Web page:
Take the 2-minute tour ×
Stack Overflow is a question and answer site for professional and enthusiast programmers. It's 100% free, no registration required.

I am trying to write classes and structs in C++, for example:

using namespace std;

struct Position { 
    int x; 
    int y;  
};

class Maze {
    Position pos;
    pos.x = 0;
    pos.y = 0;
};

int main() {
    return 0;
}

but it rises some errors when I try to compile it:

(gcc version 4.3.2)

10: error: ISO C++ forbids declaration of 'pos' with no type
10: error: expected ';' before '.' token
11: error: ISO C++ forbids declaration of 'pos' with no type
11: error: expected ';' before '.' token

It looks like this piece of code is pretty much the same as it in C++ Tutorial: Struct.

Answers to some other posts about "error: ISO C++ forbids declaration of '...' with no type" (such as this) suggest to add namespace, but I find it hard see what is the reason why it does not work here.

In summary, I have the following questions:

  1. What does this error actually mean in this case?
  2. What does this error mean in general?
  3. Why this code does not work?
  4. How to make it work?

I will be grateful if someone could give an answer, and/or a direction of research/reading.

share|improve this question
1  
The lines pos.x=0; and pos.y=0 is not sitting in any function. Put those 2 lines in the constructor of class Position –  anonymous Mar 28 at 4:32

3 Answers 3

up vote 4 down vote accepted

This code

pos.x = 0;
pos.y = 0;

needs to go in a function. One way would be to put it in the constructor, something like:

class Maze {
    Position pos;
public:
    Maze() {
        pos.x = 0;
        pos.y = 0;
    }
};

Note that I made the constructor public as otherwise you wouldn't be able to use the Maze class

Edit: Actually answering your questions:

What does this error actually mean in this case? The compiler doesn't know what to do with pos.x = 0 as it is expecting declarations at this point, not code.

What does this error mean in general? It usually means that the compiler doesn't know how to process the declaration you wrote.

Why this code does not work? Because you put executable code where declarations are supposed to go.

How to make it work? See the code above.

share|improve this answer
    
Great answer, thanks you! =D –  code geass Mar 28 at 11:50

For a start, you cannot initialise the members at the top level of the class:

class Maze {
    Position pos;
    pos.x = 0;
    pos.y = 0;
};

You have to provide a constructor of some sort and, if you're after a default state for the position, that's probably where you want the initialisation done. Objects should generally be responsible for their own initialisation and tear-down:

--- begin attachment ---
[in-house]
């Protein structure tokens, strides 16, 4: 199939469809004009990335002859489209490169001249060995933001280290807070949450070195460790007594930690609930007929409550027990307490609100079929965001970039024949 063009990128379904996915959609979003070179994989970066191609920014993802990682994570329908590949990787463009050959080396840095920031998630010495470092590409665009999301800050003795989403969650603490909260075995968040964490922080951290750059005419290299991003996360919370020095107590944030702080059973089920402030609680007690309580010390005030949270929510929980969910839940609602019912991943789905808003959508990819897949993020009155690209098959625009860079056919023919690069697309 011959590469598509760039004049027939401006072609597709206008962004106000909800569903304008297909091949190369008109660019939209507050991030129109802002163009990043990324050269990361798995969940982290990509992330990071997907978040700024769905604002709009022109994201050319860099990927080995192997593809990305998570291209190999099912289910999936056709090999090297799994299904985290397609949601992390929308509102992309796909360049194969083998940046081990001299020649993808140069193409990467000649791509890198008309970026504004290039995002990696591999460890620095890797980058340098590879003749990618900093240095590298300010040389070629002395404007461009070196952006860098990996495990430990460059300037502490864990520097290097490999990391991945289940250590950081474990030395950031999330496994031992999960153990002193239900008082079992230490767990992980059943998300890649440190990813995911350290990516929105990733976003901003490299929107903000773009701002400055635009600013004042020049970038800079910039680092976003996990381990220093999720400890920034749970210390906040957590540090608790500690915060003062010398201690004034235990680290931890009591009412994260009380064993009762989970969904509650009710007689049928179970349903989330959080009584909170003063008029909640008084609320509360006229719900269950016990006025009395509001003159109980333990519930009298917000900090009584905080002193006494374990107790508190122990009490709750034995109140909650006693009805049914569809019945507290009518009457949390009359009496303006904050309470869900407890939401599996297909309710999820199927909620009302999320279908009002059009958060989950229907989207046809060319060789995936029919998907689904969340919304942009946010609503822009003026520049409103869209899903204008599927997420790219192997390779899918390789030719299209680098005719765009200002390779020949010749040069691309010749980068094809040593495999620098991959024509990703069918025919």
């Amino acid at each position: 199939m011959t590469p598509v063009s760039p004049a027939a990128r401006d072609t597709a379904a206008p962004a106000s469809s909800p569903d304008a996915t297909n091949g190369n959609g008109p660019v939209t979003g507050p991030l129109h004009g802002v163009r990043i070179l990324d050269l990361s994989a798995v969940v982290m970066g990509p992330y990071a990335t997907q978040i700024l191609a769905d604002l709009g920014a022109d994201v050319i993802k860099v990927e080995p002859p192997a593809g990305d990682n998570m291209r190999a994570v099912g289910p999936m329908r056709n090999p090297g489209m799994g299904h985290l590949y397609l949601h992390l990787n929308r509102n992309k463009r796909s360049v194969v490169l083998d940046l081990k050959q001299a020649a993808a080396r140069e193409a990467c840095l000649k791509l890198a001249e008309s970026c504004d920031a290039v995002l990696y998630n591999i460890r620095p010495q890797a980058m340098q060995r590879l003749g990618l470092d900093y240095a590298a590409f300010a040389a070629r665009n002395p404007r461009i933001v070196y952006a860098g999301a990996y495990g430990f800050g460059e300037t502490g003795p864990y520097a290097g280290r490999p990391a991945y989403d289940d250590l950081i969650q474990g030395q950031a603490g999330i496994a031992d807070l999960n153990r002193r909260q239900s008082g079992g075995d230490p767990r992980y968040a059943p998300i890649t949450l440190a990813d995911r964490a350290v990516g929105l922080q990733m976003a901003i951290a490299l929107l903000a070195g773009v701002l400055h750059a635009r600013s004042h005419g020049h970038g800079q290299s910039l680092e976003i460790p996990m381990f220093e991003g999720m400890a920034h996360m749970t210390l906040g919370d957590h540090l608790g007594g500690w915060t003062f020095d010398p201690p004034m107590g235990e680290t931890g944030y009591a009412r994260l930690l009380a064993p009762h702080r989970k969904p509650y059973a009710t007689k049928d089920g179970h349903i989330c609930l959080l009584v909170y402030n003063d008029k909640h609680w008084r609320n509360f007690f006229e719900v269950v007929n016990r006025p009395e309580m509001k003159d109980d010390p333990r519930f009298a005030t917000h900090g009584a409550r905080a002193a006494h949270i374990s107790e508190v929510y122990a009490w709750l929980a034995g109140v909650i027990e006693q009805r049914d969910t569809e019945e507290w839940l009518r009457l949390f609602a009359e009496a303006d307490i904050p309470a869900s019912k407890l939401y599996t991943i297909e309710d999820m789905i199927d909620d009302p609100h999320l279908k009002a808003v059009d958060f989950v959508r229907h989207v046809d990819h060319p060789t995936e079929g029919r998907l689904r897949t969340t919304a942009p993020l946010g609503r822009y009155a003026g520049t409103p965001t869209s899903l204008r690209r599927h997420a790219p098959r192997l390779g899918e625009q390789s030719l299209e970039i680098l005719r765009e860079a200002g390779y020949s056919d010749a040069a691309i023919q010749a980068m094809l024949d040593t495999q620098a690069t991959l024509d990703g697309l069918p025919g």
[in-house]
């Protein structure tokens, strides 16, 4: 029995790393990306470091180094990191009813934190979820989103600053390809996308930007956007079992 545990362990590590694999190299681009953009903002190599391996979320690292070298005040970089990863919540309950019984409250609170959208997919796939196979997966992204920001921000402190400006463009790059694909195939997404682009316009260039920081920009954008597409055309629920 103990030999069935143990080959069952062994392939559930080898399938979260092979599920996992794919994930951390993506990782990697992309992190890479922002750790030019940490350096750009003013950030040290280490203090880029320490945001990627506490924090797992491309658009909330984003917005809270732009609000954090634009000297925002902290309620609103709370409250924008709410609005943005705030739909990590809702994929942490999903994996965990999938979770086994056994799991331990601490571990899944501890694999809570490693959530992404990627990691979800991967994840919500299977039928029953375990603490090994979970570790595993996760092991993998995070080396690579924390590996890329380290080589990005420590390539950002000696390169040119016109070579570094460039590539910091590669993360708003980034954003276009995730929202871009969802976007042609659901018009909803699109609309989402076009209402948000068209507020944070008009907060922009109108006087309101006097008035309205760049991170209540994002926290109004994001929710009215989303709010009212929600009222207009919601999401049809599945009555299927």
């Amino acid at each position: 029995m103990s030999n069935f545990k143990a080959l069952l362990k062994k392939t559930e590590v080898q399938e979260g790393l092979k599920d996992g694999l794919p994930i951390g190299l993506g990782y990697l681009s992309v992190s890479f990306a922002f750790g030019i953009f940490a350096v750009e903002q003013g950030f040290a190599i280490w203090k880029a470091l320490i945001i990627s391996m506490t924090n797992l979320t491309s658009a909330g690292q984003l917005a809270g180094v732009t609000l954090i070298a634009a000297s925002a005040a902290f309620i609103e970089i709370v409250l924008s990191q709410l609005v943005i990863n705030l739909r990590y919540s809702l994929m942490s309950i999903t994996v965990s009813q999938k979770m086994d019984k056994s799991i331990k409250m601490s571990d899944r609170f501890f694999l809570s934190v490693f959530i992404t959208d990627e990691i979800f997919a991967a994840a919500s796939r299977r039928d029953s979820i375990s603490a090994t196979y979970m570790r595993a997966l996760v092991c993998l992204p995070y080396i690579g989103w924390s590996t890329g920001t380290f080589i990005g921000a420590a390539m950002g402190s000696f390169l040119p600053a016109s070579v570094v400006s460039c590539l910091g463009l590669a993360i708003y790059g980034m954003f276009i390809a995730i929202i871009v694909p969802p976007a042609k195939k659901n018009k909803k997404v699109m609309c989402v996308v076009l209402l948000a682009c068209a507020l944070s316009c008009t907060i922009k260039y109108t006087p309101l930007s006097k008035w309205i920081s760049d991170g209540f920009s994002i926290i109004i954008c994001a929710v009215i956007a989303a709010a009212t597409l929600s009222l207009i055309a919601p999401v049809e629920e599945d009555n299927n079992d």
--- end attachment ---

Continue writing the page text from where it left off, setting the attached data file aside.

using namespace std;

struct Position {
    int x;
    int y;
    Position() : x(0), y(0) {}
};

class Maze {
    Position pos;
};

int main () {
    return 0;
}
share|improve this answer
1  
In C++11 it can also be written struct Position { int x = 0; int y = 0; }; - if you end up with multiple constructors then this saves some repetition. –  Matt McNabb Mar 28 at 4:46
    
Some points are very good to know. Thanks! –  code geass Mar 28 at 11:51

Lines 10 and 11 are

pos.x = 0;
pos.y = 0;

The compiler is assuming that you wanted to declare variables named 'pos.x' and 'pos.y', and is complaining because you haven't told it what type those variables are.

What want to do is to move those two assignments inside a constructor, just as The Dark suggests.

However, if I wasn't sure how complex things might get later on, I might write it this way:

class Position {
  private:
    int x;
    int y;
  public:
    Position(int x0, int y0) : x(x0), y(y0) {
        // Any other initialization here.
    }
    inline int getX() { return x; }
    inline int getY() { return y; }
    inline void setX(int x0) { x = x0; }
    inline void setY(int y0) { y = y0; }
}

class Maze : public Position {
    Maze() : Position(0,0) {
        // Any other initialization here.
    }
}

Some may say that this is overkill. It may well be, I don't know how complex your final problem really is. If you don't know for sure either, going with a class is probably safest.

The whole point to classes is data encapsulation. Don't expose anything you don't have to, and that way you don't have to worry about some other code changing values in ways you didn't expect. Using a struct may be sufficient, but if it isn't, going back and converting from a struct to a class may be more difficult than just going ahead with a class now.

share|improve this answer
    
Thank you for your answer. It is good to consider in this way as well. –  code geass Mar 28 at 11:53

Your Answer

 
discard

By posting your answer, you agree to the privacy policy and terms of service.

Not the answer you're looking for? Browse other questions tagged or ask your own question.